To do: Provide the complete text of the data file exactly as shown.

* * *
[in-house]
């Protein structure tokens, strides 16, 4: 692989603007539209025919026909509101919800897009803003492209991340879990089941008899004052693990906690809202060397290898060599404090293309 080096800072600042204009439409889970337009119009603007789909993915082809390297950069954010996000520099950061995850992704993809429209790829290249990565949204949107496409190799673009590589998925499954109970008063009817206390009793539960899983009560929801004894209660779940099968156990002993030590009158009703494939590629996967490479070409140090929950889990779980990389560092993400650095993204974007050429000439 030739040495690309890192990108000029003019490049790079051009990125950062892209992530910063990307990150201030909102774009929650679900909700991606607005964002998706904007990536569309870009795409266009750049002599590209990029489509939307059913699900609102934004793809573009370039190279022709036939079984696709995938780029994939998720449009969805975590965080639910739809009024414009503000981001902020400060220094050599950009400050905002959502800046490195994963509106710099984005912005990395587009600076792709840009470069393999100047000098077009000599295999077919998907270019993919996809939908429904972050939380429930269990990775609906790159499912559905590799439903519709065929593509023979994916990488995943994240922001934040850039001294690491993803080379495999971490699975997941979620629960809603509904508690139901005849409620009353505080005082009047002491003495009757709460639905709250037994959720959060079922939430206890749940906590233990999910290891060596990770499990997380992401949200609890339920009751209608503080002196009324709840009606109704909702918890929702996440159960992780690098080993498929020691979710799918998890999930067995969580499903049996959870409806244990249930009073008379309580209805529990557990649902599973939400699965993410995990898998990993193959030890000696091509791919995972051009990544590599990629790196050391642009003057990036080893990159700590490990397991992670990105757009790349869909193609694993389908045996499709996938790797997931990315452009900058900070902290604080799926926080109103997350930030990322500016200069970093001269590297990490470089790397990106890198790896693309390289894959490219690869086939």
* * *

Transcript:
[in-house]
């Protein structure tokens, strides 16, 4: 692989603007539209025919026909509101919800897009803003492209991340879990089941008899004052693990906690809202060397290898060599404090293309 080096800072600042204009439409889970337009119009603007789909993915082809390297950069954010996000520099950061995850992704993809429209790829290249990565949204949107496409190799673009590589998925499954109970008063009817206390009793539960899983009560929801004894209660779940099968156990002993030590009158009703494939590629996967490479070409140090929950889990779980990389560092993400650095993204974007050429000439 030739040495690309890192990108000029003019490049790079051009990125950062892209992530910063990307990150201030909102774009929650679900909700991606607005964002998706904007990536569309870009795409266009750049002599590209990029489509939307059913699900609102934004793809573009370039190279022709036939079984696709995938780029994939998720449009969805975590965080639910739809009024414009503000981001902020400060220094050599950009400050905002959502800046490195994963509106710099984005912005990395587009600076792709840009470069393999100047000098077009000599295999077919998907270019993919996809939908429904972050939380429930269990990775609906790159499912559905590799439903519709065929593509023979994916990488995943994240922001934040850039001294690491993803080379495999971490699975997941979620629960809603509904508690139901005849409620009353505080005082009047002491003495009757709460639905709250037994959720959060079922939430206890749940906590233990999910290891060596990770499990997380992401949200609890339920009751209608503080002196009324709840009606109704909702918890929702996440159960992780690098080993498929020691979710799918998890999930067995969580499903049996959870409806244990249930009073008379309580209805529990557990649902599973939400699965993410995990898998990993193959030890000696091509791919995972051009990544590599990629790196050391642009003057990036080893990159700590490990397991992670990105757009790349869909193609694993389908045996499709996938790797997931990315452009900058900070902290604080799926926080109103997350930030990322500016200069970093001269590297990490470089790397990106890198790896693309390289894959490219690869086939």